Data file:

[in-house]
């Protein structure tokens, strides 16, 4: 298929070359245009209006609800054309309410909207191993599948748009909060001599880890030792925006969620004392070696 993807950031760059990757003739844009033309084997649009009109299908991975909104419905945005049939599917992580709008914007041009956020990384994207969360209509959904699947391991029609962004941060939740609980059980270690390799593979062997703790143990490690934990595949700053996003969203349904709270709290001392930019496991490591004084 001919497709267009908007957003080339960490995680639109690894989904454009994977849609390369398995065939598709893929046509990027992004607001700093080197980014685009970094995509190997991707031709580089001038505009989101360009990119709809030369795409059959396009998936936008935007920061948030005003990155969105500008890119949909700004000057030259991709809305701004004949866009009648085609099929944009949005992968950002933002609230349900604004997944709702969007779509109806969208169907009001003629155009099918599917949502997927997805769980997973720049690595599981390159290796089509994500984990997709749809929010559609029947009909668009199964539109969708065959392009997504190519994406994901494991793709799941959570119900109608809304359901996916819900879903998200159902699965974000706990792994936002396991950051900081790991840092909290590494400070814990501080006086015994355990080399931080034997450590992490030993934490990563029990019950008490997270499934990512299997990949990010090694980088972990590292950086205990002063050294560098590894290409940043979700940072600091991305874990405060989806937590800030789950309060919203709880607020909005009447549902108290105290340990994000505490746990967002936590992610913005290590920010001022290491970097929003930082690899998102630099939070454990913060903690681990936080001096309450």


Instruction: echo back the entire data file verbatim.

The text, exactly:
[in-house]
């Protein structure tokens, strides 16, 4: 298929070359245009209006609800054309309410909207191993599948748009909060001599880890030792925006969620004392070696 993807950031760059990757003739844009033309084997649009009109299908991975909104419905945005049939599917992580709008914007041009956020990384994207969360209509959904699947391991029609962004941060939740609980059980270690390799593979062997703790143990490690934990595949700053996003969203349904709270709290001392930019496991490591004084 001919497709267009908007957003080339960490995680639109690894989904454009994977849609390369398995065939598709893929046509990027992004607001700093080197980014685009970094995509190997991707031709580089001038505009989101360009990119709809030369795409059959396009998936936008935007920061948030005003990155969105500008890119949909700004000057030259991709809305701004004949866009009648085609099929944009949005992968950002933002609230349900604004997944709702969007779509109806969208169907009001003629155009099918599917949502997927997805769980997973720049690595599981390159290796089509994500984990997709749809929010559609029947009909668009199964539109969708065959392009997504190519994406994901494991793709799941959570119900109608809304359901996916819900879903998200159902699965974000706990792994936002396991950051900081790991840092909290590494400070814990501080006086015994355990080399931080034997450590992490030993934490990563029990019950008490997270499934990512299997990949990010090694980088972990590292950086205990002063050294560098590894290409940043979700940072600091991305874990405060989806937590800030789950309060919203709880607020909005009447549902108290105290340990994000505490746990967002936590992610913005290590920010001022290491970097929003930082690899998102630099939070454990913060903690681990936080001096309450």